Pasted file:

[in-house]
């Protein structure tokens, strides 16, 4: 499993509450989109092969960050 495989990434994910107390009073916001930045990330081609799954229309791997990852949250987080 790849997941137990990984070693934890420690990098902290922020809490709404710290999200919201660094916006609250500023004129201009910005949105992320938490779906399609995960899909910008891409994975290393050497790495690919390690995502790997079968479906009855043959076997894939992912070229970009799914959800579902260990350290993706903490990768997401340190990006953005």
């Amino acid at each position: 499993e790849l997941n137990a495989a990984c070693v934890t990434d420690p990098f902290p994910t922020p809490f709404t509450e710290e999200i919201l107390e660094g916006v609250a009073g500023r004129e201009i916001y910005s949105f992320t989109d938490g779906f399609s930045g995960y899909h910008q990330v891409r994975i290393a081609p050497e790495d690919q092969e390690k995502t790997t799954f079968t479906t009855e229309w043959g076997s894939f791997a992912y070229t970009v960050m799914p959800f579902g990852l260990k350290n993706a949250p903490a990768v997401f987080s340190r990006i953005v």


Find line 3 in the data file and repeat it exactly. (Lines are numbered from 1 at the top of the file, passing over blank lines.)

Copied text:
């Amino acid at each position: 499993e790849l997941n137990a495989a990984c070693v934890t990434d420690p990098f902290p994910t922020p809490f709404t509450e710290e999200i919201l107390e660094g916006v609250a009073g500023r004129e201009i916001y910005s949105f992320t989109d938490g779906f399609s930045g995960y899909h910008q990330v891409r994975i290393a081609p050497e790495d690919q092969e390690k995502t790997t799954f079968t479906t009855e229309w043959g076997s894939f791997a992912y070229t970009v960050m799914p959800f579902g990852l260990k350290n993706a949250p903490a990768v997401f987080s340190r990006i953005v």